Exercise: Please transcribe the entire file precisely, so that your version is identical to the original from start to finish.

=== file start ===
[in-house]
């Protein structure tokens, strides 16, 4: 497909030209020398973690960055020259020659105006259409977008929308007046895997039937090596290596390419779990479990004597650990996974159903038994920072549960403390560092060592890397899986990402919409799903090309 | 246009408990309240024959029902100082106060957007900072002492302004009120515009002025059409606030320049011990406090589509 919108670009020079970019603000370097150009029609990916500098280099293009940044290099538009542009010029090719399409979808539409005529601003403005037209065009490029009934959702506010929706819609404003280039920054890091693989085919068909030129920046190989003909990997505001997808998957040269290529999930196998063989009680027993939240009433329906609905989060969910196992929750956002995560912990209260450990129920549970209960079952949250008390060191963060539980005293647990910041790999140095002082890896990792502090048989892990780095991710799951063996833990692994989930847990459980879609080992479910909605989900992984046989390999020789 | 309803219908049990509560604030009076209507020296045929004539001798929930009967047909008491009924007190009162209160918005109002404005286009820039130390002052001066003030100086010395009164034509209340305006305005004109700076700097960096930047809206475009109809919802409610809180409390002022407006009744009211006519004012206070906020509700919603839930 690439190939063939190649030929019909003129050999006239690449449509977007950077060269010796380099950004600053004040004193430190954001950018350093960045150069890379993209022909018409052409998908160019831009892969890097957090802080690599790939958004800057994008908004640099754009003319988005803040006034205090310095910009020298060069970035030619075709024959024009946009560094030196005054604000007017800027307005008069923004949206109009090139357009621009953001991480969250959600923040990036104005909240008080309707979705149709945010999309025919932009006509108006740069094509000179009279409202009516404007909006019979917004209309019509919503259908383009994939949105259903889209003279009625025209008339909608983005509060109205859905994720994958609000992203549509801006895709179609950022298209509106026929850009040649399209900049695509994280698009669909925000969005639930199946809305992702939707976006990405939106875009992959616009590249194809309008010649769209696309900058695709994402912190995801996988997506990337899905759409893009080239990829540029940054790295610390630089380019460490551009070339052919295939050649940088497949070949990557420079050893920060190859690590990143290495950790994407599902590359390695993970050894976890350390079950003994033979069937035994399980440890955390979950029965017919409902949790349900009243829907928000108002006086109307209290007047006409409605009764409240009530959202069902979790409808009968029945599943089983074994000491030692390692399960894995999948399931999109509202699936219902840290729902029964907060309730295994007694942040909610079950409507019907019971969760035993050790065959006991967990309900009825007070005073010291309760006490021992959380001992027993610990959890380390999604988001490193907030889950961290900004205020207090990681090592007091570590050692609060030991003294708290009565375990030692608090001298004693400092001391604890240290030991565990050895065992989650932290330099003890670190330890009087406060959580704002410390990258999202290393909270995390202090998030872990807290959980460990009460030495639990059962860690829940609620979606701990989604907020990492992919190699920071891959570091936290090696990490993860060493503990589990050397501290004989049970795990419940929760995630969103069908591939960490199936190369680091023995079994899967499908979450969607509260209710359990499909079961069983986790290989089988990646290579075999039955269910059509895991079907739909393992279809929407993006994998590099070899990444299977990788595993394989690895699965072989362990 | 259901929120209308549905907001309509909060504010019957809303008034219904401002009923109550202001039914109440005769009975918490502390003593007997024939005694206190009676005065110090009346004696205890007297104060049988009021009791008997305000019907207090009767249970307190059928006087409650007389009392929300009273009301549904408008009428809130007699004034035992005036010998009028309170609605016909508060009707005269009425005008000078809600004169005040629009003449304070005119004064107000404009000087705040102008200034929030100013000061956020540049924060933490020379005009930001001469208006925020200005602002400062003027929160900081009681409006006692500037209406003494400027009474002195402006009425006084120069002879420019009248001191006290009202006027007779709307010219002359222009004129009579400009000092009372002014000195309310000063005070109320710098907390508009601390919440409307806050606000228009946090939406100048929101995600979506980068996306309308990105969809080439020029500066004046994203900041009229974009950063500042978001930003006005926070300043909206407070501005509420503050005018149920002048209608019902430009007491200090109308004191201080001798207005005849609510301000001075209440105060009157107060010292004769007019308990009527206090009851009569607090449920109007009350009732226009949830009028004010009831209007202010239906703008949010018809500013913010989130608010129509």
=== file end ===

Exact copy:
[in-house]
């Protein structure tokens, strides 16, 4: 497909030209020398973690960055020259020659105006259409977008929308007046895997039937090596290596390419779990479990004597650990996974159903038994920072549960403390560092060592890397899986990402919409799903090309 | 246009408990309240024959029902100082106060957007900072002492302004009120515009002025059409606030320049011990406090589509 919108670009020079970019603000370097150009029609990916500098280099293009940044290099538009542009010029090719399409979808539409005529601003403005037209065009490029009934959702506010929706819609404003280039920054890091693989085919068909030129920046190989003909990997505001997808998957040269290529999930196998063989009680027993939240009433329906609905989060969910196992929750956002995560912990209260450990129920549970209960079952949250008390060191963060539980005293647990910041790999140095002082890896990792502090048989892990780095991710799951063996833990692994989930847990459980879609080992479910909605989900992984046989390999020789 | 309803219908049990509560604030009076209507020296045929004539001798929930009967047909008491009924007190009162209160918005109002404005286009820039130390002052001066003030100086010395009164034509209340305006305005004109700076700097960096930047809206475009109809919802409610809180409390002022407006009744009211006519004012206070906020509700919603839930 690439190939063939190649030929019909003129050999006239690449449509977007950077060269010796380099950004600053004040004193430190954001950018350093960045150069890379993209022909018409052409998908160019831009892969890097957090802080690599790939958004800057994008908004640099754009003319988005803040006034205090310095910009020298060069970035030619075709024959024009946009560094030196005054604000007017800027307005008069923004949206109009090139357009621009953001991480969250959600923040990036104005909240008080309707979705149709945010999309025919932009006509108006740069094509000179009279409202009516404007909006019979917004209309019509919503259908383009994939949105259903889209003279009625025209008339909608983005509060109205859905994720994958609000992203549509801006895709179609950022298209509106026929850009040649399209900049695509994280698009669909925000969005639930199946809305992702939707976006990405939106875009992959616009590249194809309008010649769209696309900058695709994402912190995801996988997506990337899905759409893009080239990829540029940054790295610390630089380019460490551009070339052919295939050649940088497949070949990557420079050893920060190859690590990143290495950790994407599902590359390695993970050894976890350390079950003994033979069937035994399980440890955390979950029965017919409902949790349900009243829907928000108002006086109307209290007047006409409605009764409240009530959202069902979790409808009968029945599943089983074994000491030692390692399960894995999948399931999109509202699936219902840290729902029964907060309730295994007694942040909610079950409507019907019971969760035993050790065959006991967990309900009825007070005073010291309760006490021992959380001992027993610990959890380390999604988001490193907030889950961290900004205020207090990681090592007091570590050692609060030991003294708290009565375990030692608090001298004693400092001391604890240290030991565990050895065992989650932290330099003890670190330890009087406060959580704002410390990258999202290393909270995390202090998030872990807290959980460990009460030495639990059962860690829940609620979606701990989604907020990492992919190699920071891959570091936290090696990490993860060493503990589990050397501290004989049970795990419940929760995630969103069908591939960490199936190369680091023995079994899967499908979450969607509260209710359990499909079961069983986790290989089988990646290579075999039955269910059509895991079907739909393992279809929407993006994998590099070899990444299977990788595993394989690895699965072989362990 | 259901929120209308549905907001309509909060504010019957809303008034219904401002009923109550202001039914109440005769009975918490502390003593007997024939005694206190009676005065110090009346004696205890007297104060049988009021009791008997305000019907207090009767249970307190059928006087409650007389009392929300009273009301549904408008009428809130007699004034035992005036010998009028309170609605016909508060009707005269009425005008000078809600004169005040629009003449304070005119004064107000404009000087705040102008200034929030100013000061956020540049924060933490020379005009930001001469208006925020200005602002400062003027929160900081009681409006006692500037209406003494400027009474002195402006009425006084120069002879420019009248001191006290009202006027007779709307010219002359222009004129009579400009000092009372002014000195309310000063005070109320710098907390508009601390919440409307806050606000228009946090939406100048929101995600979506980068996306309308990105969809080439020029500066004046994203900041009229974009950063500042978001930003006005926070300043909206407070501005509420503050005018149920002048209608019902430009007491200090109308004191201080001798207005005849609510301000001075209440105060009157107060010292004769007019308990009527206090009851009569607090449920109007009350009732226009949830009028004010009831209007202010239906703008949010018809500013913010989130608010129509």